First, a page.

Learning from Risks to Improve OperationsMon, 12/04/2017 - 16:51
Q: How does IMS Global help companies in Mexico’s oil and gas industry?
A: We help organizations become stronger and more competitive by incorporating best practices, state-of-the-art technologies and relevant standards related to risks and by applying data engineering to improve performance through knowledge-transfer mechanisms.
This is a very interesting time in the field of data engineering. For example, Baker Hughes and General Electric, BP and Conoco Phillips are all using data engineering to improve their operational efficiency and effectiveness. We are working in a similar fashion to structure improved and high-performance data management systems for the entire oil and gas sector. One example of such a service is data management in oil fields to create an “intelligent” oil and gas field. We can also capture data from different segments — upstream, midstream and downstream — and process that data to generate operational intelligence. In addition, we can model and perform simulations and forecasting, keeping in mind that data is a valuable resource for decision-making. Our core idea is to incorporate analytics related to data that help oil and gas CEOs make better decisions under conditions of uncertainty. This is a new approach that is especially helpful in our energy industry where there is a great deal of uncertainty in different segments of the value chain.
Q: How is data engineering related to IMS Global’s riskmanagement services?
A: Risk, from our point of view, should not be interpreted as only performing isolated integrity or reliability analyses. For us, risk involves the entire organization, all its processes and assets, and the use of different approaches to analyze, treat, measure and control it. Our basic risk management service deals with how to incorporate risk management in all an organization’s processes. Beyond that, we have risk-related services that deal with reliability, integrity, availability, safety, serviceability, maintainability and resilience. Additionally, we have specialized services for fire engineering, corrosion engineering, energy engineering and emergency responses to different events. We also offer functional safety services, which are our most advanced risk-related service. For us, risk is a transversal tool for our client’s entire organization. I also think that it is important to emphasize that risk is not just a technical matter; in reality risk is money.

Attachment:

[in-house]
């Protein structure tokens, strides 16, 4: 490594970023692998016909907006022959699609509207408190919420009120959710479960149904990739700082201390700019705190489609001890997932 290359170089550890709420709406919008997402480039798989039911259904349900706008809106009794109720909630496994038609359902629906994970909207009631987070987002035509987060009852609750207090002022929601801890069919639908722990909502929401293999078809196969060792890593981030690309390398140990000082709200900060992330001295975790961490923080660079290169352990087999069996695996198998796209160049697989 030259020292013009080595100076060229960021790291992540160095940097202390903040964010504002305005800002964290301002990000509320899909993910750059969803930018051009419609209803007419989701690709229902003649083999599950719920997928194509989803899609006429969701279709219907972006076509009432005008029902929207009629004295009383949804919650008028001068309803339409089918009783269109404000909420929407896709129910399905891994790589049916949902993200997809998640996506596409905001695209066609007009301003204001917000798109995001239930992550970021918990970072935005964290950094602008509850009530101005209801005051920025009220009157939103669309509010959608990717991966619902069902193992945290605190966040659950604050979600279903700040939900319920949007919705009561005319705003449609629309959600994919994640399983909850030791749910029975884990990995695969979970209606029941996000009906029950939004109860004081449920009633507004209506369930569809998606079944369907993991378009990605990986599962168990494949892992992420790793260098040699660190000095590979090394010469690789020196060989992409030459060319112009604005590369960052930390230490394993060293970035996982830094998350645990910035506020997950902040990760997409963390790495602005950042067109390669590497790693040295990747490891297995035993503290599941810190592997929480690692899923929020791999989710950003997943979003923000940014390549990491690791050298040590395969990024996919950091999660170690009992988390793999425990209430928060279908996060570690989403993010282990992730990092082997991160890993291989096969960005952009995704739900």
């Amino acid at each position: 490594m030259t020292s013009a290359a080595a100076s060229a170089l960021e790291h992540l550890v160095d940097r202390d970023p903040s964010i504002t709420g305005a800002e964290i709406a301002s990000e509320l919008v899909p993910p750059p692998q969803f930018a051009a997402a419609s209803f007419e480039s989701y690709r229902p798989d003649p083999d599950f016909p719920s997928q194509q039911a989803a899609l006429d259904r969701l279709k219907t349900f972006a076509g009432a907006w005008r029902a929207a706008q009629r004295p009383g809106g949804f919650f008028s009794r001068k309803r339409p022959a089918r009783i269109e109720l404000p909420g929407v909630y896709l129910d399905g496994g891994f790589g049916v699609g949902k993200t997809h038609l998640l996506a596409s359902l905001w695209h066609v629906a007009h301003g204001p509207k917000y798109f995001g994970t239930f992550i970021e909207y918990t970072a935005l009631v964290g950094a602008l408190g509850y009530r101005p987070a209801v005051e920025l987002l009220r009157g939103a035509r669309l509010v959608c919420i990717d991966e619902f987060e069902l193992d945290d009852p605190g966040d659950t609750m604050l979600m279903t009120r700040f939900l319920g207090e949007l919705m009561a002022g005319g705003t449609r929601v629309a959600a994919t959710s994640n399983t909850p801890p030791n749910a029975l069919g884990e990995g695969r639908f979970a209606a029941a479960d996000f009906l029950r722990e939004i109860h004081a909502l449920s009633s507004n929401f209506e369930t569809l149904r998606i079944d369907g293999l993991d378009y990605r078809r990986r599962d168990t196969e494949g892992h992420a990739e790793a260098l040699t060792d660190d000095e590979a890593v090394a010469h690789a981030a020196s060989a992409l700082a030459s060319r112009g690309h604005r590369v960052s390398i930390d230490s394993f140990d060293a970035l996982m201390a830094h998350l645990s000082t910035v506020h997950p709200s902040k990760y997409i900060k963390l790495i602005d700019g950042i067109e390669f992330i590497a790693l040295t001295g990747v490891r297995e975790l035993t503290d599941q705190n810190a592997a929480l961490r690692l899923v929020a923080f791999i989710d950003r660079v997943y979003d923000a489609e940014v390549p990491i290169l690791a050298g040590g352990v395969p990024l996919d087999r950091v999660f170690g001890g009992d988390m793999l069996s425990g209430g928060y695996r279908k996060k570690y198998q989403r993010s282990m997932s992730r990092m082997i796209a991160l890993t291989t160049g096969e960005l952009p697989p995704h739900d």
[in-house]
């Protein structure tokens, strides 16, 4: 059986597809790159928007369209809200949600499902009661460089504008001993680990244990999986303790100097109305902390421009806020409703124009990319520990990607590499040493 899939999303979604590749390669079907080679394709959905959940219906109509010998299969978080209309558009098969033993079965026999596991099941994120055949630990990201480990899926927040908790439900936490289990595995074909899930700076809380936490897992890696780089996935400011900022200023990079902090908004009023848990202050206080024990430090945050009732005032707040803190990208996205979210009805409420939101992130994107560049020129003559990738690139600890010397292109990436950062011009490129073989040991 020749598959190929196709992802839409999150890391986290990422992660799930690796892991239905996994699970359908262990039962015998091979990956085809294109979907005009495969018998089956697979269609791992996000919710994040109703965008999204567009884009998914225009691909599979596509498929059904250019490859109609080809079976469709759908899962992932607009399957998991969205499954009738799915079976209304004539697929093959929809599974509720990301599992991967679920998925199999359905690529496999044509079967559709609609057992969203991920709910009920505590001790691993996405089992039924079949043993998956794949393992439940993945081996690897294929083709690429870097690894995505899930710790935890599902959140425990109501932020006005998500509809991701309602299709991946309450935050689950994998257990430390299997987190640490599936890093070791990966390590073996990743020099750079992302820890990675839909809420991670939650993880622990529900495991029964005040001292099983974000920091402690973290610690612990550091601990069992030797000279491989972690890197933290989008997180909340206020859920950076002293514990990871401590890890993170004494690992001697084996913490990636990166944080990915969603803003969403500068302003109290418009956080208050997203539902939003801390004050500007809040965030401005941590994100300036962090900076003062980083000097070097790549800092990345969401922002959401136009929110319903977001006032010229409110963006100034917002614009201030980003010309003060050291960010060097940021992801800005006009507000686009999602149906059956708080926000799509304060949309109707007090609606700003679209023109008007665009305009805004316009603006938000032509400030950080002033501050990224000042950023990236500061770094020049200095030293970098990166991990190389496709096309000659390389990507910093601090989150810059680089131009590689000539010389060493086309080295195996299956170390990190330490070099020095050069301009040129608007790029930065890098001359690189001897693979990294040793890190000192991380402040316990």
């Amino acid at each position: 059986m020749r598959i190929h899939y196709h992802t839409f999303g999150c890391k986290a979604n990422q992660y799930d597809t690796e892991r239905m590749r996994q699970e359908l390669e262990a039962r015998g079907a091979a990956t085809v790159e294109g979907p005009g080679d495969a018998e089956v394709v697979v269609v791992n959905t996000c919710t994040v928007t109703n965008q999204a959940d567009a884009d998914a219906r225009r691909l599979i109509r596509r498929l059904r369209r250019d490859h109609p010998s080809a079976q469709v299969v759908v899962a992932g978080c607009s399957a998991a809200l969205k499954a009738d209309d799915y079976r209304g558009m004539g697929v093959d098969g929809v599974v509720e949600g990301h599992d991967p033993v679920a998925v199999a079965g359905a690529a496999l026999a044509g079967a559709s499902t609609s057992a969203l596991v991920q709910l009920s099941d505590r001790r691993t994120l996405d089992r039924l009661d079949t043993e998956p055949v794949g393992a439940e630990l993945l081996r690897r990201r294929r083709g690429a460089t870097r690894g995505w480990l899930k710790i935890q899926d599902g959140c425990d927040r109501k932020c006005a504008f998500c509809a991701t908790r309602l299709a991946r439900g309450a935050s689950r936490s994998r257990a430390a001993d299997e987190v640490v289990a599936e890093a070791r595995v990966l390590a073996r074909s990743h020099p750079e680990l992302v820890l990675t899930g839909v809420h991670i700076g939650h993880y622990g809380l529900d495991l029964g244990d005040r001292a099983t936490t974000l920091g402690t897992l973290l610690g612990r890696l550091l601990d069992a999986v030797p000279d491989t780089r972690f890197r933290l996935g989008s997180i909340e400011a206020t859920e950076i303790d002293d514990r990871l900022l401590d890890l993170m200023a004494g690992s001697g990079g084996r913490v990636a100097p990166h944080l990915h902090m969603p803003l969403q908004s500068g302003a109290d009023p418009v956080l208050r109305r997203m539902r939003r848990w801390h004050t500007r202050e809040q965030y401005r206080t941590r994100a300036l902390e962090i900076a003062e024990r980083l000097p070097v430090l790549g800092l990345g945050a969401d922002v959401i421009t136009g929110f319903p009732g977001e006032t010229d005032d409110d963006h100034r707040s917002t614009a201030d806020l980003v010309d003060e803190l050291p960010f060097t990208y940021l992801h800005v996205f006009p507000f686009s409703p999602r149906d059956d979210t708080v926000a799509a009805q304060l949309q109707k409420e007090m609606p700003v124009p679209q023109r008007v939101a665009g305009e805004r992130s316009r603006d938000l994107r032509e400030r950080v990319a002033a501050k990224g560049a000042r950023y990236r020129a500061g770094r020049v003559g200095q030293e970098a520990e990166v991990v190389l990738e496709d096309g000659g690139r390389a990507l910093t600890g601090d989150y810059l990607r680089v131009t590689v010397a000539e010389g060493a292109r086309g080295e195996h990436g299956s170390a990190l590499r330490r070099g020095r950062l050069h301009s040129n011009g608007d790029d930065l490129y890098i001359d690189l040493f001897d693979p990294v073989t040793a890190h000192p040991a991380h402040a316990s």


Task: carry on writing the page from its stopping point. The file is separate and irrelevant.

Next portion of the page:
Q: How do you assess the impact of risk on operations in the oil and gas industry?
A: Risk, defined as the effect of uncertainty on objectives, must be assessed considering the achievement of business objectives and, also, possible consequences on health, integrity and quality of life as well as the environment. Impact analyses are custom-devised to determine potential effects on one asset, several of them, or part of one, and its result in terms of replacements or acquisitions, loss of business opportunities, ends for breach of contracts or legal requirements, how it affects the organizational image, even the suspension or closure of operations. In a similar fashion, probability assessment involves a meticulous review of risk phenomena in the industry, modeling techniques alongside the involvement of deterministic, probabilistic and stochastic approaches. A common mistake here is the use of data, in the calculation of both its probability and consequences, without the support of experts.
Q: How is risk culture changing in Mexico?
A: Our Latin American culture concerning risk and safety is emerging from a shortsighted approach, which resulted in companies not understanding risk as a business factor in their processes and limiting their actions to HSE practices or integrity or reliability evaluations only. Culturally, we have a negative view of risk as something we do not want to think about, but risk awareness is changing. Companies are aware that risk management is needed to improve performance and that risk is related to corporate governance and decision-making. That is the current state. In fact, risk management methods of many companies in Latin America are outdated.